All this started with a dream, obedience to God, faith, trust and no small number of miracles — which is how you often know that you are indeed on that “right road.”
In 1974, John was honored with a $5,000 check from the Alabama Alumni Association in conjunction with “John Croyle Day” in Gadsden, AL. This became the first seed money for what would establish Big Oak. But John needed $50,000 for the down payment on the land he found for the Boys Ranch. A Birmingham businessman had pledged $15,000, but this still left John $30,000 shy of the amount he needed. And the owner of the land had given him only 48 hours to come up with the rest of the money.
Now even though Croyle had turned down the NFL, one of his teammates John Hannah had not. Hannah was a first-round draft pick for the New England Patriots and went on to play with them for 13 seasons. But on that March day in 1974, Hannah was just a college kid with the hope of a successful NFL career, a belief in what Croyle was trying to do, and as it just so happened, a $30,000 signing bonus. Hannah gave him the money, and the 23-year-old Croyle used that gift to give hundreds of kids the chance that they needed. This was the first of many miracles that are a part of the history and of daily life at the ranches.
The Children Who Have Been Given a Chance
There is a reason that the logo for the Big Oak Ranch is an oak tree with the words, “A Christian Home for Children Needing A Chance.” There is a reason that the words “A Chance,”are located along the roots of that oak tree. “A Chance” is the foundation that Big Oak provides. The rest is up to the individual. As John says, “Choices create circumstances. Decisions determine your future.” And while there have been some who have not, the majority of the kids that come to the ranch have made the most of the chance they have been given, allowing John and Tee to bear witness to countless miracles throughout the years.
The oldest former resident of the ranch is now 55 years old and a grandfather. Big Oak family members are high school and college graduates, military personnel, and alumni in “just about any profession you can name.” This fall there will be 23 Big Oak kids in college. Most residents refer to their house parents as “Mom and Dad” and come “home” to Big Oak for holidays and celebrations long after they leave the ranch.
They are the “fruits” that motivated John and Tee Croyle to keep going even when they weren’t sure where the next penny would come from. And through it all, Tee told me they learned “when you are doing what God has called you to do, then God provides.”
Often His provision came in the form of other modern-day miracles. But part of faith is responding when God calls, and He often calls in unexpected ways.
In 1985, John and Tee crossed paths with a 12-year-old girl named Shelley who would forever change their lives and the lives of many more children to come. By this time, John had been rescuing boys for several years and was well known in the family courts around Gadsden, AL.
Shelley had been taken away from her parents for horrific abuse that included not only beatings, but also the trauma and betrayal of being held down by her mother while her father raped her. When John learned that a judge was considering sending Shelley back to such a deplorable situation, he pleaded with him to allow Shelley to come and live with Tee and their family. He told the judge that if he sent her back, Shelley would be dead within 6 months.
But for reasons unknown, John’s heartfelt request was denied. She was sent back to her parents and as John told me, “I was wrong -- her father beat her to death only 6 weeks later.”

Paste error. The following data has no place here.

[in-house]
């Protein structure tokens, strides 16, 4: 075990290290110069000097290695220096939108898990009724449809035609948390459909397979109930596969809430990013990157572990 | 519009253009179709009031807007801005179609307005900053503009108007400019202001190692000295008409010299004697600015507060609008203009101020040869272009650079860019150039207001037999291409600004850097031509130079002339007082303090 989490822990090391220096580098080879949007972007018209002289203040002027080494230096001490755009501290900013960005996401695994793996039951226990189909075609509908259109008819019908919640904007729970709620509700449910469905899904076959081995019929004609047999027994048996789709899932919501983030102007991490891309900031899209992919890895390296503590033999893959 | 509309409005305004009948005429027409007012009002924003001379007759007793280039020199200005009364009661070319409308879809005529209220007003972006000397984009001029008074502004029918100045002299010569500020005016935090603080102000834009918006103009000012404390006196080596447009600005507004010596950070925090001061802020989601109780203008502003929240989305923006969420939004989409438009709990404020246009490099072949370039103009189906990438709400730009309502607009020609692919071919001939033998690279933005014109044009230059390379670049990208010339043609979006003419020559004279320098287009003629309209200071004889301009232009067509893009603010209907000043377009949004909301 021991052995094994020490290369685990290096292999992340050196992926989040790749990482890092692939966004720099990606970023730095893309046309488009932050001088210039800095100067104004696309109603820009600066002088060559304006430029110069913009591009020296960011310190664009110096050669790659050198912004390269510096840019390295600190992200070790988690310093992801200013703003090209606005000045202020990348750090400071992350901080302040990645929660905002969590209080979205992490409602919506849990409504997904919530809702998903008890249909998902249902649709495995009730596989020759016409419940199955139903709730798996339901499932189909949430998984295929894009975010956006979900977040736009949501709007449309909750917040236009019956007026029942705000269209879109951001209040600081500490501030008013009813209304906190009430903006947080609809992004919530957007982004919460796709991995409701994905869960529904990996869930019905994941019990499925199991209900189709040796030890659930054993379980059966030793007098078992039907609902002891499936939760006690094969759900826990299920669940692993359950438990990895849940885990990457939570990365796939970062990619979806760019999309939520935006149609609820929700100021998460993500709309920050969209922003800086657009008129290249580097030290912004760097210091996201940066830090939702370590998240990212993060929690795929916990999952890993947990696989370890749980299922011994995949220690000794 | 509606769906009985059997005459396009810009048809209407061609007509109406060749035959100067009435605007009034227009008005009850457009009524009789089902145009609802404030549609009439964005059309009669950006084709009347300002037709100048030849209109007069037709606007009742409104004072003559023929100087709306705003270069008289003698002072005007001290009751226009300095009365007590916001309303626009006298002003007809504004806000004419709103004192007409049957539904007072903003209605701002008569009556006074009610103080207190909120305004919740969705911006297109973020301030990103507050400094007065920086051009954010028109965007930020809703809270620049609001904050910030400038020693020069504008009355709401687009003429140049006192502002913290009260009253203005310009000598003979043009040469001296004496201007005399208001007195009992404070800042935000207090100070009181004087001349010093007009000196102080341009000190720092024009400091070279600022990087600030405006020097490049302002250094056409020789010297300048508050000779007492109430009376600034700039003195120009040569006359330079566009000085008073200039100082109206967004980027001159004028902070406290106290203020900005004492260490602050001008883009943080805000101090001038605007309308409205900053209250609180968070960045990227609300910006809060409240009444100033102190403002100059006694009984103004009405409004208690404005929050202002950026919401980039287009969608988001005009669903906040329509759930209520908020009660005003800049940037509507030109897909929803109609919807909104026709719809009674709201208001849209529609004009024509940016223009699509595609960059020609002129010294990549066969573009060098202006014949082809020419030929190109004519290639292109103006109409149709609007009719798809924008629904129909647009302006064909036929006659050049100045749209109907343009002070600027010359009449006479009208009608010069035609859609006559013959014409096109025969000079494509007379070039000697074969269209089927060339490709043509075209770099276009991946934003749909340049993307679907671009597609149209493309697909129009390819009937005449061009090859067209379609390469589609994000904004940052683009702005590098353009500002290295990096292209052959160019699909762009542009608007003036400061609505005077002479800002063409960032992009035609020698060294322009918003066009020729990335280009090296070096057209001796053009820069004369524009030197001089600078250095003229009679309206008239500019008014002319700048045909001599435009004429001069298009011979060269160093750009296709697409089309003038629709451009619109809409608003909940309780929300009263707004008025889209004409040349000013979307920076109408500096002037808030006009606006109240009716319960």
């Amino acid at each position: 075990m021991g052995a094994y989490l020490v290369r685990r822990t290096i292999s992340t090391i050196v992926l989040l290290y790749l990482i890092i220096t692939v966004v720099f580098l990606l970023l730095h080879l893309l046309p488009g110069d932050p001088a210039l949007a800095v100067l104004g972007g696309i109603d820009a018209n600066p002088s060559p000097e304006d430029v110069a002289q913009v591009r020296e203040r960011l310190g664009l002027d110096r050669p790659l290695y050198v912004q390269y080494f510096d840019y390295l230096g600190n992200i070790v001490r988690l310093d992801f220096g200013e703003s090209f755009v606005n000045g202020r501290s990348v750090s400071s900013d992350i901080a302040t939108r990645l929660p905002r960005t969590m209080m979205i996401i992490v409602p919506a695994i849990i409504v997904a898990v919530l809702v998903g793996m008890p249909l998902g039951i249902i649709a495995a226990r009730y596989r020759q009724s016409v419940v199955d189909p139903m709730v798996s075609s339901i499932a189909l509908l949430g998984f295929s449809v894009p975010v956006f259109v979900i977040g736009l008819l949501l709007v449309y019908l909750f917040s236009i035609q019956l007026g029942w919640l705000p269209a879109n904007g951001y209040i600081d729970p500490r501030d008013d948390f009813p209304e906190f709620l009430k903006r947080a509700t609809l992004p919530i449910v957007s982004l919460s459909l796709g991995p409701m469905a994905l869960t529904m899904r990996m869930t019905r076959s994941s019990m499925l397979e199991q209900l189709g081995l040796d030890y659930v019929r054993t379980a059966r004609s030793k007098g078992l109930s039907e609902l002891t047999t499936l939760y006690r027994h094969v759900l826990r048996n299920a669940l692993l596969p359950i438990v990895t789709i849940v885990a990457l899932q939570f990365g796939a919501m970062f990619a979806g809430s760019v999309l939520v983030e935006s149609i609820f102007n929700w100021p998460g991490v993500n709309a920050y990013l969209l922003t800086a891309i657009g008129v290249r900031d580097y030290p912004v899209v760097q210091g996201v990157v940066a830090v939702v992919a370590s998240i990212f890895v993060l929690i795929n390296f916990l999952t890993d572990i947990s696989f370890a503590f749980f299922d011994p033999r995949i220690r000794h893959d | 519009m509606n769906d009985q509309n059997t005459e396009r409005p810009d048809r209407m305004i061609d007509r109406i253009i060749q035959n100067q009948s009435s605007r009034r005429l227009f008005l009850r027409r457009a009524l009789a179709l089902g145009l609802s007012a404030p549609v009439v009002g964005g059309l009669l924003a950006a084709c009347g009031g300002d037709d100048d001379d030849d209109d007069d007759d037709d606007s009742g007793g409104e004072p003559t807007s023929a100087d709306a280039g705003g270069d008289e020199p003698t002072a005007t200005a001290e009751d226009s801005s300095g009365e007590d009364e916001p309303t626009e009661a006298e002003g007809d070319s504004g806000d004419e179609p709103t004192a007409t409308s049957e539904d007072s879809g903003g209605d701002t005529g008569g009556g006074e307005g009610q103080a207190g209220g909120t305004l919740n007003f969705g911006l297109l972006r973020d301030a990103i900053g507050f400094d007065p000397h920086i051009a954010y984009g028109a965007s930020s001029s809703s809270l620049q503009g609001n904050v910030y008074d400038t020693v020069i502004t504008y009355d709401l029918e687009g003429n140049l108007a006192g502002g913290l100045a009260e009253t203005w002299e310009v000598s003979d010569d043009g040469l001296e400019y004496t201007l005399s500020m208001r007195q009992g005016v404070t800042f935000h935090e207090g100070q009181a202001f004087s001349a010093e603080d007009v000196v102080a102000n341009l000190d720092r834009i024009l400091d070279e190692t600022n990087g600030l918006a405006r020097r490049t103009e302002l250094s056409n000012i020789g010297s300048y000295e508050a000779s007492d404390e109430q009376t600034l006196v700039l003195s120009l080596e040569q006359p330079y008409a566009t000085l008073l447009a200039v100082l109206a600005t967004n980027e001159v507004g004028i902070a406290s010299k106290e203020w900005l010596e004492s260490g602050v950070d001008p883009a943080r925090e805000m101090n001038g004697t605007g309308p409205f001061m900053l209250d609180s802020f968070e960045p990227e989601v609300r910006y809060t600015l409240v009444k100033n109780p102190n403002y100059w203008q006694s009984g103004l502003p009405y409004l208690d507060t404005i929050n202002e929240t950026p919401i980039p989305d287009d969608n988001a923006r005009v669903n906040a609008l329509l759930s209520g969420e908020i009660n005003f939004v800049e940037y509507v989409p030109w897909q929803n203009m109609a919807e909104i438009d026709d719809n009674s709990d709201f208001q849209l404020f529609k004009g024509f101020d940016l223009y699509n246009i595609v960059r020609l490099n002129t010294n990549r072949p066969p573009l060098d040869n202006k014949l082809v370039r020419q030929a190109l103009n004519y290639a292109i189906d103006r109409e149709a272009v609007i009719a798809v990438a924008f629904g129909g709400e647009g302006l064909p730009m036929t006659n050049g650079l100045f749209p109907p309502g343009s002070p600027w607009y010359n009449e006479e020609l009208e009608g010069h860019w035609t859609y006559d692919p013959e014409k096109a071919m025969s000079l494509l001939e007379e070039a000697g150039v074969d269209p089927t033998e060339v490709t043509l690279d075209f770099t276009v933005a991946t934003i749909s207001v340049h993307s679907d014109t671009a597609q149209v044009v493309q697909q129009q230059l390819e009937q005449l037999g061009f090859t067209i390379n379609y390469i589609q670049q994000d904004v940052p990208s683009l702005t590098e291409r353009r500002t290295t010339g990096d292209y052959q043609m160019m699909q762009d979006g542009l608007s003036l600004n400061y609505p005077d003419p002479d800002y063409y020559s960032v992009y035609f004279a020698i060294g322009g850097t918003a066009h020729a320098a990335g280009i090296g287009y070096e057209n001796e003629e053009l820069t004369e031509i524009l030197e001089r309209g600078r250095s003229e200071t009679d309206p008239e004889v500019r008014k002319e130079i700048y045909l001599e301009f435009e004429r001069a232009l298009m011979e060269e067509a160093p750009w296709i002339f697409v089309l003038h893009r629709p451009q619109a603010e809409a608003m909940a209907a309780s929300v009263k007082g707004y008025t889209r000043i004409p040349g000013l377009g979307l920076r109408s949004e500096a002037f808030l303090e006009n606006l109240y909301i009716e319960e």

John and Tee promised God that with His help, they would find a way to prevent this happening again and in 1988, the Big Oak Girl’s Ranch opened its doors and its heart to girls who need safety and love. The long and winding road leading to the ranch is appropriately named “Shelley Drive.”
John says that everything on his desk could be cleared away except for 2 things. One is an article about parents who were convicted of chaining and starving to death their 13-year-old son. Like the letter he carries in his pocket from the little girl wanting “a chance,” it never lets him forget the importance of the work of Big Oak. The other is a piece of paper with these three questions that keep him firmly on “the right road”:
1. What has God called you to do?
2. Are you doing it?
3. What is the fruit of question 1 and 2?
At a recent annual Appreciation Day, I was fortunate to see for myself the fruit of what God called John to do. Walking among the children living at the ranch, watching them cling to him like a modern-day “Pied-Piper” as Tee so appropriately put it, seeing the light in their eyes, the smiles on their faces and the hearing the delight in their voices as they showed me around their homes, proved that the unspeakable horrors they have experienced have been replaced by unrestrained joy.
In one house alone, I met two artists, a musician and an athlete. All accomplished, intelligent, smiling, polite young men, eager to share their hopes, dreams and plans for a future. A future now attainable because they were given that chance. And in case you were wondering, the little girl who wrote that letter also got her chance. The miracles of Big Oak continue for the next generation of children.
For more information about Big Oak Ranch, please visit: BigOak.org
Deborah J. Thompson is a writer, speaker, artist and Stephen Minister. Her articles are published by Crosswalk.com and "The Fish" family of Christian radio station websites around the country. She shares "Reflections" on Life, Relationships and Family on her website, www.inspiredreflections.info. And she is working on her first book, Your Life, Your Choice--5 steps to Peace. Join her on Twitter/InspireReflectand Facebook/DailyInspiredReflections.